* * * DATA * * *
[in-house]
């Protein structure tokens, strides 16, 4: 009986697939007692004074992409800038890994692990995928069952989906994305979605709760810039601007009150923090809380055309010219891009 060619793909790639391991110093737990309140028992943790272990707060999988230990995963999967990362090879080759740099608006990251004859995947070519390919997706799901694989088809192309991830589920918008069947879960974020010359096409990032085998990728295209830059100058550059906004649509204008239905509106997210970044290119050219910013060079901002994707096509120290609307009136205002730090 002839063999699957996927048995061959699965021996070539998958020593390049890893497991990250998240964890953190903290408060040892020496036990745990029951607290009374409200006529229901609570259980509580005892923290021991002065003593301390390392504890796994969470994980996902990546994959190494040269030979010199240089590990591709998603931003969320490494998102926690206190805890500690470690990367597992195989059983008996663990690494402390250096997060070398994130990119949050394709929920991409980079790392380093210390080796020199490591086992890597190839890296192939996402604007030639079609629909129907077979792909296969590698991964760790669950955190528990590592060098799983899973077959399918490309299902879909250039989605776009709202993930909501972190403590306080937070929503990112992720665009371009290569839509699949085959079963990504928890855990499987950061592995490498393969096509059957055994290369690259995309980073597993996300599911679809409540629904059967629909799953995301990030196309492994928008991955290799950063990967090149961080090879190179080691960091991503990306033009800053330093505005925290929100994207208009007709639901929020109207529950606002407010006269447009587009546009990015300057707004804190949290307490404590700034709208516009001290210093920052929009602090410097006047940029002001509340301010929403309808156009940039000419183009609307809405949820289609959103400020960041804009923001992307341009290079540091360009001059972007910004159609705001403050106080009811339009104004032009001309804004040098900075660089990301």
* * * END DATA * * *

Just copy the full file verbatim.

[in-house]
């Protein structure tokens, strides 16, 4: 009986697939007692004074992409800038890994692990995928069952989906994305979605709760810039601007009150923090809380055309010219891009 060619793909790639391991110093737990309140028992943790272990707060999988230990995963999967990362090879080759740099608006990251004859995947070519390919997706799901694989088809192309991830589920918008069947879960974020010359096409990032085998990728295209830059100058550059906004649509204008239905509106997210970044290119050219910013060079901002994707096509120290609307009136205002730090 002839063999699957996927048995061959699965021996070539998958020593390049890893497991990250998240964890953190903290408060040892020496036990745990029951607290009374409200006529229901609570259980509580005892923290021991002065003593301390390392504890796994969470994980996902990546994959190494040269030979010199240089590990591709998603931003969320490494998102926690206190805890500690470690990367597992195989059983008996663990690494402390250096997060070398994130990119949050394709929920991409980079790392380093210390080796020199490591086992890597190839890296192939996402604007030639079609629909129907077979792909296969590698991964760790669950955190528990590592060098799983899973077959399918490309299902879909250039989605776009709202993930909501972190403590306080937070929503990112992720665009371009290569839509699949085959079963990504928890855990499987950061592995490498393969096509059957055994290369690259995309980073597993996300599911679809409540629904059967629909799953995301990030196309492994928008991955290799950063990967090149961080090879190179080691960091991503990306033009800053330093505005925290929100994207208009007709639901929020109207529950606002407010006269447009587009546009990015300057707004804190949290307490404590700034709208516009001290210093920052929009602090410097006047940029002001509340301010929403309808156009940039000419183009609307809405949820289609959103400020960041804009923001992307341009290079540091360009001059972007910004159609705001403050106080009811339009104004032009001309804004040098900075660089990301």